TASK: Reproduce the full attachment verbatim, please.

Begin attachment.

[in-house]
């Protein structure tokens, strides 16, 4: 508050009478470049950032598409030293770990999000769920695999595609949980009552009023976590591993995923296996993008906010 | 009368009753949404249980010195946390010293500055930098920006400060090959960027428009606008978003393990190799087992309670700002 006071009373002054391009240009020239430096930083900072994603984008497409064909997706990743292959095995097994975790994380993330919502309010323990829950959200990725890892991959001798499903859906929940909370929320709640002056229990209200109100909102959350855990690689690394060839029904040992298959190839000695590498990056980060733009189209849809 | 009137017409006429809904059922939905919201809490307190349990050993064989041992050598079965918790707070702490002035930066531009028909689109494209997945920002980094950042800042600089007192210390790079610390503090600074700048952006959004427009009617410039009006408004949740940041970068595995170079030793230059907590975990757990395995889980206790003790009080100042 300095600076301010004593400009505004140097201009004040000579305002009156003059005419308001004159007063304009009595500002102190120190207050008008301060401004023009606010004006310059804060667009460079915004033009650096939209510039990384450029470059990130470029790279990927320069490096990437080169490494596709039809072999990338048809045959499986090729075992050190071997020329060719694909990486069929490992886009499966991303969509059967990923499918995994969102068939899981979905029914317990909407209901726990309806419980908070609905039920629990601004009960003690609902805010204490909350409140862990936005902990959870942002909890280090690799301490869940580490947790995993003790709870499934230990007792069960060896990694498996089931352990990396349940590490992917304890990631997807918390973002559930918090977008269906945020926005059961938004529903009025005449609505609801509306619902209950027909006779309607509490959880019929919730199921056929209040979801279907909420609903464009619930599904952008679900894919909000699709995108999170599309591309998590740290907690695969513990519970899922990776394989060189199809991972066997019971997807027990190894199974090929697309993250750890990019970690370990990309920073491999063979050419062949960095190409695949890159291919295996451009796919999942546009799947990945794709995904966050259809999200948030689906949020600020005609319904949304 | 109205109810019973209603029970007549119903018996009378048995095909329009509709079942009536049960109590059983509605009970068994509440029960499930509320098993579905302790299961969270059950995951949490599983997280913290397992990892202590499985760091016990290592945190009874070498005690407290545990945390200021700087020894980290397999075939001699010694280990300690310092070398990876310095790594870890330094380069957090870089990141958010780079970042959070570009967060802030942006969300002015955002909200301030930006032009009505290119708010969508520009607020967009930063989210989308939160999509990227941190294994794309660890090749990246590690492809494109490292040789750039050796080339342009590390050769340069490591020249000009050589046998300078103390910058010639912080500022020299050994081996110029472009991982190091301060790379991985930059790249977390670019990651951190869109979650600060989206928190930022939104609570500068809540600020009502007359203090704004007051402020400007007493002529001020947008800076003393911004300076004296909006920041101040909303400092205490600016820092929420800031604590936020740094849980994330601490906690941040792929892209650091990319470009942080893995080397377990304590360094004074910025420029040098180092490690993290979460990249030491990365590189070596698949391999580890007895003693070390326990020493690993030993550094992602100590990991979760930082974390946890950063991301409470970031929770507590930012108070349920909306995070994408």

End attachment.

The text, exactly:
[in-house]
């Protein structure tokens, strides 16, 4: 508050009478470049950032598409030293770990999000769920695999595609949980009552009023976590591993995923296996993008906010 | 009368009753949404249980010195946390010293500055930098920006400060090959960027428009606008978003393990190799087992309670700002 006071009373002054391009240009020239430096930083900072994603984008497409064909997706990743292959095995097994975790994380993330919502309010323990829950959200990725890892991959001798499903859906929940909370929320709640002056229990209200109100909102959350855990690689690394060839029904040992298959190839000695590498990056980060733009189209849809 | 009137017409006429809904059922939905919201809490307190349990050993064989041992050598079965918790707070702490002035930066531009028909689109494209997945920002980094950042800042600089007192210390790079610390503090600074700048952006959004427009009617410039009006408004949740940041970068595995170079030793230059907590975990757990395995889980206790003790009080100042 300095600076301010004593400009505004140097201009004040000579305002009156003059005419308001004159007063304009009595500002102190120190207050008008301060401004023009606010004006310059804060667009460079915004033009650096939209510039990384450029470059990130470029790279990927320069490096990437080169490494596709039809072999990338048809045959499986090729075992050190071997020329060719694909990486069929490992886009499966991303969509059967990923499918995994969102068939899981979905029914317990909407209901726990309806419980908070609905039920629990601004009960003690609902805010204490909350409140862990936005902990959870942002909890280090690799301490869940580490947790995993003790709870499934230990007792069960060896990694498996089931352990990396349940590490992917304890990631997807918390973002559930918090977008269906945020926005059961938004529903009025005449609505609801509306619902209950027909006779309607509490959880019929919730199921056929209040979801279907909420609903464009619930599904952008679900894919909000699709995108999170599309591309998590740290907690695969513990519970899922990776394989060189199809991972066997019971997807027990190894199974090929697309993250750890990019970690370990990309920073491999063979050419062949960095190409695949890159291919295996451009796919999942546009799947990945794709995904966050259809999200948030689906949020600020005609319904949304 | 109205109810019973209603029970007549119903018996009378048995095909329009509709079942009536049960109590059983509605009970068994509440029960499930509320098993579905302790299961969270059950995951949490599983997280913290397992990892202590499985760091016990290592945190009874070498005690407290545990945390200021700087020894980290397999075939001699010694280990300690310092070398990876310095790594870890330094380069957090870089990141958010780079970042959070570009967060802030942006969300002015955002909200301030930006032009009505290119708010969508520009607020967009930063989210989308939160999509990227941190294994794309660890090749990246590690492809494109490292040789750039050796080339342009590390050769340069490591020249000009050589046998300078103390910058010639912080500022020299050994081996110029472009991982190091301060790379991985930059790249977390670019990651951190869109979650600060989206928190930022939104609570500068809540600020009502007359203090704004007051402020400007007493002529001020947008800076003393911004300076004296909006920041101040909303400092205490600016820092929420800031604590936020740094849980994330601490906690941040792929892209650091990319470009942080893995080397377990304590360094004074910025420029040098180092490690993290979460990249030491990365590189070596698949391999580890007895003693070390326990020493690993030993550094992602100590990991979760930082974390946890950063991301409470970031929770507590930012108070349920909306995070994408």